I also realized that it will take time to find answers to my questions, and above all that I have to keep fighting to one-day find inner peace. I’ve understood that I will have to face moments of doubt and discouragement, but I never gave up, and I will never give up, to bring the truth, to bring this true message of hope that unites us all together. It may be unrealistic for many people because we are still facing and will always face a lot of violence. But if I chose not to give up, it’s not only to resist but also to realize that no one is immune from such tragedy. It is unbearable to see the indifference and silence towards racism and violence that continues to make the headlines. Today, if I chose not to sink into hatred, it is because I am convinced that it is only through love, compassion and respect that we can make peace the day-to-day currency of humanity.
Gandhi said, “be the change you want to see in the world”. This sentence has resonated a lot in my mind. I came back to myself, to what makes me a human being, to strengthen my convictions and share them with the rest of the world. I kept sticking to my faith, my religion and the values of peace and love that they represent. It is thanks to this that I could find inner peace. When you feel that spiritual energy, you are no longer afraid. All the reasons you have to be afraid just fade away. This is my relationship to my religion. This is the true meaning of Islam.
Today it is important to communicate, to realize that what unites us all is our humanity. We must learn to be able to accept ourselves and each other as we are, with our differences, our values. This is the message through which I live.
My soul is terribly saddened when I see hate crimes continue to occur and Islamophobia on the rise. I have special thoughts for Deah Barakat, Yusor and Razan Abu-Salha, the three young American Muslims killed in North Carolina. I was speechless, in shock, for several days after that terrible event. All the images of the tragedy experienced in my family filled my head. I felt like I was reliving that day over and over again, when the murderer entered our apartment to kill my parents. This simply means that such events can happen to anyone. This means that no one is immune from such a tragedy. The facts are here. It is for this reason that everyone is responsible. Whether it is a mosque, a church or a synagogue that is targeted, we should condemn all such acts with equal severity.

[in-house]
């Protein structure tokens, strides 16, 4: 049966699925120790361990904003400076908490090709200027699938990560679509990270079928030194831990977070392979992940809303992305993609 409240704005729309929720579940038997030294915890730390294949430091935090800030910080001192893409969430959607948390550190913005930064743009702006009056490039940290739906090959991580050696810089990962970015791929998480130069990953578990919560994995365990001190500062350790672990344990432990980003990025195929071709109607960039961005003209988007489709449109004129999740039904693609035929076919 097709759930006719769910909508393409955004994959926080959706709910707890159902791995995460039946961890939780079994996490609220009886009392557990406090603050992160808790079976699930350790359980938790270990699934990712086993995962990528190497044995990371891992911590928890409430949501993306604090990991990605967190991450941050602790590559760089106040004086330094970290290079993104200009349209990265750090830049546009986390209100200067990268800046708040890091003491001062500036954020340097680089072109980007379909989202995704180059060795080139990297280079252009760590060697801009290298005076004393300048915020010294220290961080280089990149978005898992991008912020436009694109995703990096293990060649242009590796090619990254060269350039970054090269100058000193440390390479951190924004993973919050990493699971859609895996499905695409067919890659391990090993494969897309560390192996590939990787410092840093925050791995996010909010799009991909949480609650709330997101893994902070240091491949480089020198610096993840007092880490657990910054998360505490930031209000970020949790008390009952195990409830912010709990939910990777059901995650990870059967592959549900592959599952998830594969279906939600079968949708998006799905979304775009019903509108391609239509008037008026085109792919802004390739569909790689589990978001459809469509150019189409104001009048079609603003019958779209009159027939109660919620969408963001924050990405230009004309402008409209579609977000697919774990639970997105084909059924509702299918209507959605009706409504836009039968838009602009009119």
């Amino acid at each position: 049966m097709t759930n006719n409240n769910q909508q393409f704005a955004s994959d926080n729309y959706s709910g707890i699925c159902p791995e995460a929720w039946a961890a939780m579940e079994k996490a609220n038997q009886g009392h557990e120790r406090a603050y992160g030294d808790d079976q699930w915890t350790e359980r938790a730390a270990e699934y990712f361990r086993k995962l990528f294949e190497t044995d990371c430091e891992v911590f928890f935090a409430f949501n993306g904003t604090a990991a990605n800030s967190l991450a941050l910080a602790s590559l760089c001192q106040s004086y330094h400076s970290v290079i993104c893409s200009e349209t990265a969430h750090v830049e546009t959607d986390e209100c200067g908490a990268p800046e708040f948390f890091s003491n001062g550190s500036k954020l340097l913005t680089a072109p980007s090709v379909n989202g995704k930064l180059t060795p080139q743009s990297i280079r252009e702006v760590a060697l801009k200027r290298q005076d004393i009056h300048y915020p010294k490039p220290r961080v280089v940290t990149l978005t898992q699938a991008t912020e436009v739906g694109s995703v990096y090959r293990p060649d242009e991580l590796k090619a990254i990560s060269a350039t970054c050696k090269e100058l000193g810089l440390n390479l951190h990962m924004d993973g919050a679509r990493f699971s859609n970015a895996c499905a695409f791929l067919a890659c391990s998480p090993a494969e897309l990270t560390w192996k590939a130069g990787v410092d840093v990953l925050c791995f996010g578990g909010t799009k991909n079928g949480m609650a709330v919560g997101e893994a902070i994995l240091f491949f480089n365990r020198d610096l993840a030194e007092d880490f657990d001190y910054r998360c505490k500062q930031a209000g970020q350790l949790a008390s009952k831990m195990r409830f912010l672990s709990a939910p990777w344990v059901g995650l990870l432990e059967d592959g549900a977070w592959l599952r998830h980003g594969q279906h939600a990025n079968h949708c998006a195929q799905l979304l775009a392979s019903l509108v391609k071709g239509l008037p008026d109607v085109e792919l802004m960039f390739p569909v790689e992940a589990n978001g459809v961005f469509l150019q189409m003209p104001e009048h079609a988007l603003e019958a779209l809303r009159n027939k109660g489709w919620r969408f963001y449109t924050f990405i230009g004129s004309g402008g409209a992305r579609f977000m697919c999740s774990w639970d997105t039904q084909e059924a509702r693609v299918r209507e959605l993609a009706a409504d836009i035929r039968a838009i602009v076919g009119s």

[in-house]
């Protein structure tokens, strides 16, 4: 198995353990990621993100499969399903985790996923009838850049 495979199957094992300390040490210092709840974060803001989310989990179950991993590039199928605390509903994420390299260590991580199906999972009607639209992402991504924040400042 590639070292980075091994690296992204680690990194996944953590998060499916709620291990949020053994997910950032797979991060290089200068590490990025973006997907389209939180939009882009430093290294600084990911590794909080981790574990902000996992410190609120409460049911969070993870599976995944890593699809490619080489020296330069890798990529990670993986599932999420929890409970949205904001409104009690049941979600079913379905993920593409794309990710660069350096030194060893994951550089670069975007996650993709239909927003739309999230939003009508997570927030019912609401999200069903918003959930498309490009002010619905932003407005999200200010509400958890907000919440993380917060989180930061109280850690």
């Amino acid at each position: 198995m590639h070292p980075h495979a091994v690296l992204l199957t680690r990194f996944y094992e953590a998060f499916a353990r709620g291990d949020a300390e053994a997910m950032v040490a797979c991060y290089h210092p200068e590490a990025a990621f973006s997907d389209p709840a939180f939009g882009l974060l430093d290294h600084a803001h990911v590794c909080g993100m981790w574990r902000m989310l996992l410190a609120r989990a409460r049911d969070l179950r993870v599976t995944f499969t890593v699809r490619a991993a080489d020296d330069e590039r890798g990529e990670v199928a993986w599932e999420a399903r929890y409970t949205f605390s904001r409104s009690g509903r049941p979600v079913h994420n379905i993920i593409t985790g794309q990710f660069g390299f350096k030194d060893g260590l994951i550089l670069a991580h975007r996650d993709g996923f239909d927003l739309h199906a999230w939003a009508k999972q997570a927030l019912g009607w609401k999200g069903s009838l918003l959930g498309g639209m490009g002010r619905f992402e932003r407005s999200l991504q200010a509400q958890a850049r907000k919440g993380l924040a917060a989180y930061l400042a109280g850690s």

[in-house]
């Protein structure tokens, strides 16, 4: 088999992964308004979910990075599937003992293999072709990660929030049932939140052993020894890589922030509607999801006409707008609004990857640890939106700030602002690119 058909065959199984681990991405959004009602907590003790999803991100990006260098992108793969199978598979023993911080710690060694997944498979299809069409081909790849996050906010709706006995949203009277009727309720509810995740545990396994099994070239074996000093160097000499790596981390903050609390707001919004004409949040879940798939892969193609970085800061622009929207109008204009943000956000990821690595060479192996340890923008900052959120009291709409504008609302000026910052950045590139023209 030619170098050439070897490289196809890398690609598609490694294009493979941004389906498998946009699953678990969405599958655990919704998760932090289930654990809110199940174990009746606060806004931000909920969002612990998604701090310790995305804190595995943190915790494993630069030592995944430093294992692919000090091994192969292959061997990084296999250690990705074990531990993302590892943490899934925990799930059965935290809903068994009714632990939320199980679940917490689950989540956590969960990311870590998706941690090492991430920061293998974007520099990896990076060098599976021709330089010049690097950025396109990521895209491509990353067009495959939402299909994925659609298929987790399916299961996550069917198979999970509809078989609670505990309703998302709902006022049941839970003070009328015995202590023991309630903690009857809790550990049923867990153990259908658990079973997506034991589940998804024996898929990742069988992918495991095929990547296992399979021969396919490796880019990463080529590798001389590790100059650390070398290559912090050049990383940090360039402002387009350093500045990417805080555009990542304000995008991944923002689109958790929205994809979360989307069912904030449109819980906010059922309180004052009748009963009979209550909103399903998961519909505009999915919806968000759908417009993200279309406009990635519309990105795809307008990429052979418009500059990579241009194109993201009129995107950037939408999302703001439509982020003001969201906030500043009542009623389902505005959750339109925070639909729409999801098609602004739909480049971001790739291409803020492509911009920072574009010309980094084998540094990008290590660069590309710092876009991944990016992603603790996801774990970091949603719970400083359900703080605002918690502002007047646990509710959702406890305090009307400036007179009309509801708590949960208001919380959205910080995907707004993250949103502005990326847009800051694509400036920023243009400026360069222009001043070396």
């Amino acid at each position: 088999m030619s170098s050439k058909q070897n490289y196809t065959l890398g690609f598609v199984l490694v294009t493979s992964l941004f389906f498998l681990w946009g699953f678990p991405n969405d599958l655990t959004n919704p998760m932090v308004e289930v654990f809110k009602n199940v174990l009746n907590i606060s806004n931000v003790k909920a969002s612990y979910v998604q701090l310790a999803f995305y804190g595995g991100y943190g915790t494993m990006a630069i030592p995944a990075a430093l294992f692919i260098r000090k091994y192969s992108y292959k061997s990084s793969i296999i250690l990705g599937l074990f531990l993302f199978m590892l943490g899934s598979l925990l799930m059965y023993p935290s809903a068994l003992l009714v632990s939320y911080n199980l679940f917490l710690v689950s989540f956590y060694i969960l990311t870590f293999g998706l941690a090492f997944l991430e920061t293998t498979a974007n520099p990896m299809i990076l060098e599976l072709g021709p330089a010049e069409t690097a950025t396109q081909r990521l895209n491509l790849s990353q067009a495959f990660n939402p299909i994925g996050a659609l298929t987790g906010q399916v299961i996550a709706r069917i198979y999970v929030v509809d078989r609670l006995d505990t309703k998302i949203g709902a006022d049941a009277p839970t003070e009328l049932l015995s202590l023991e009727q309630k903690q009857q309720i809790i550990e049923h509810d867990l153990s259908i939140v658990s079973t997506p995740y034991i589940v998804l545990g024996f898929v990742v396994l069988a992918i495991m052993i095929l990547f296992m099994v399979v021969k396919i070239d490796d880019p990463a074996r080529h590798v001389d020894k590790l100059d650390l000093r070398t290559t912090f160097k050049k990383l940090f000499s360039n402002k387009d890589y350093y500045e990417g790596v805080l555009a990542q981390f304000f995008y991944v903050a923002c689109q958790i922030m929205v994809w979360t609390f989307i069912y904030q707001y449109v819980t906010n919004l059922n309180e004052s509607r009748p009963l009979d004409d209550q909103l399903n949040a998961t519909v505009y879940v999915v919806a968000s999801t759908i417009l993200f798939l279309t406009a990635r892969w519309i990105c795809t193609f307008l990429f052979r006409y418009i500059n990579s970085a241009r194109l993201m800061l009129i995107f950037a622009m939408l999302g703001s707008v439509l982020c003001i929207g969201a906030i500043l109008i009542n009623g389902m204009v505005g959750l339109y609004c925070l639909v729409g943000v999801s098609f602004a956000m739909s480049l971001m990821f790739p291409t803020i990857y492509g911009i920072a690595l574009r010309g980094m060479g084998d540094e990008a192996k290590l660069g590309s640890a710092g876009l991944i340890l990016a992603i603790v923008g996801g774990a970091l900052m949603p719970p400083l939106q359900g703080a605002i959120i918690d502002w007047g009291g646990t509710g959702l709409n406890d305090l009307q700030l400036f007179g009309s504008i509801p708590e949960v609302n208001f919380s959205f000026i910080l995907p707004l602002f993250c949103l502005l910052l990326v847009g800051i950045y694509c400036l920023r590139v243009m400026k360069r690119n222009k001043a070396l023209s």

Today, I share my experience because I am sure that we all have a role to play. I’m sure that all of us can help to build the world in which I believe, to build a world where respect, solidarity, and brotherhood represent the true values that bind us all.
Today I am a woman, but I succeeded in becoming that little girl who I was before. I just wanted to find that innocence again, that childlike state of wonder toward the beautiful things that life offers. I was worried that fear and sadness would fill the rest of my days. My parents are always in my prayers and in my actions. I will honor their memory for the rest of my days.
The views expressed in this article are the author’s own and do not necessarily reflect Morocco World News’ editorial policy
© Morocco World News. All Rights Reserved. This material may not be published, rewritten or redistributed.